Every morning and every evening since it opened in 1955, Disneyland has raised and lowered the Stars and Stripes at the flagpole on Main Street USA, per American flag etiquette. But that wasn't enough for the Happiest Place On Earth; in 2005, the park began hosting the Flag Retreat, a daily ceremony that makes George M. Cohan seem as un-American as Abbie Hoffman. There's a barbershop quartet, shout-outs to each branch of the military and sing-alongs to the Great American Patriotic Songbook. On busy Saturdays, it attracts passersby and garners a crowd of 30 or 40 people.
But amidst the spectacle, in the shaded benches that circle the flagpole, sits a group of veterans and military families less invested in the Mouse's pomp and circumstance than in the community the ceremony has unintentionally created thanks to park security guard Ernie Napper.
Though the ceremony starts around 4:30 p.m., the group begins arriving several hours earlier, catching up over Frappuccinos from the Disneyland Starbucks and staking out spaces on the benches for the regulars who trickle in. The attendees include Charlie Carmack, a 90-year-old World War II veteran from Livingston, Tennessee, who served for three years in the Navy, weathering typhoons and Zeros aboard the famed aircraft carrier USS Essex CV-9. And Don, a Vietnam War vet who can name the make, model and destination of the military planes that pass. They share war stories with each other and the rapt audience around them.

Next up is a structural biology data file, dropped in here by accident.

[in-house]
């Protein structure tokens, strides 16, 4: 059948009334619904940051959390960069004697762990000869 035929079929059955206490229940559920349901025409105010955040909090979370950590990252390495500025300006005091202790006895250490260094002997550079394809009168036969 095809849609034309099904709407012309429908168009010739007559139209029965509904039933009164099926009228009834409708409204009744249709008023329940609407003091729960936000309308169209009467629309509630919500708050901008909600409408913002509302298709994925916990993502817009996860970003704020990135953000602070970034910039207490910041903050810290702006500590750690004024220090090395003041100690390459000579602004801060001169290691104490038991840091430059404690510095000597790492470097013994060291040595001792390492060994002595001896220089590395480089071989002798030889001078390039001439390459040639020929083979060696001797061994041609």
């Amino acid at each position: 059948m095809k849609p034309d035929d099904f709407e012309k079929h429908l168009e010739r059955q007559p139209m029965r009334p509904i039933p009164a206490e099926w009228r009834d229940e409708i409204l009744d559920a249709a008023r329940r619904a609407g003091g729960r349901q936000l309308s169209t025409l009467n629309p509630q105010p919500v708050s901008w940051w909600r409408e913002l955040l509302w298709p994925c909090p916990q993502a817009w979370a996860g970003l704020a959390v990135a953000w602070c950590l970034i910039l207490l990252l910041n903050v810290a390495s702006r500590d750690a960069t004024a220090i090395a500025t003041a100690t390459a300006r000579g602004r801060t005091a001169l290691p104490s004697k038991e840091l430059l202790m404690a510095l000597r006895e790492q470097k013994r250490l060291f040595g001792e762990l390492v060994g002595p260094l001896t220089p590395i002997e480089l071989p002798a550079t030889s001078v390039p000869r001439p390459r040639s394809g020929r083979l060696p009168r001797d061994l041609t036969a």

"Some of these men have never been thanked [for their service]", explains Susan Emslie, a preschool teacher who runs a Facebook group dedicated to the ceremony that boasts 2,500 members. She's a compendium of knowledge when it comes to the Flag Retreat, rattling off present veterans' stories and their military rankings with ease. "They come around this flagpole to be engulfed in love and thanks because Ernie taught us that."
Napper conducts the Saturday Flag Retreats. The vets affectionately call him "Gunny" because of his 22 years of service as a gunnery sergeant in the Marines. Decked out in his dress uniform, Napper exudes clout despite his gnarled, lanky figure. He's a minor celebrity in Disneyana as the recipient of the Walt Disney Legacy Award, the highest honor a park employee can receive.
More than just a cast member hamming it up for the crowds, Napper's earnest attention to veterans is what brings so many of the Flag Retreat regulars every Saturday. Stories of his devotion are legion: There was the man who bonded with his military father here; when the veteran passed away, the son drove to the Retreat directly after the funeral so Napper could embrace him in silence. One wife of a fallen soldier gave Napper her husband's bracelet. A leatherneck left Napper his Marine Corps tie clasp in his will. An ailing vet's dying wish was to meet Napper and partake in the retreat. "He was so weak that he had to hold one arm up with the other to salute," Napper explains, holding back tears. "To hear someone say that meeting you is their dying wish, that's special."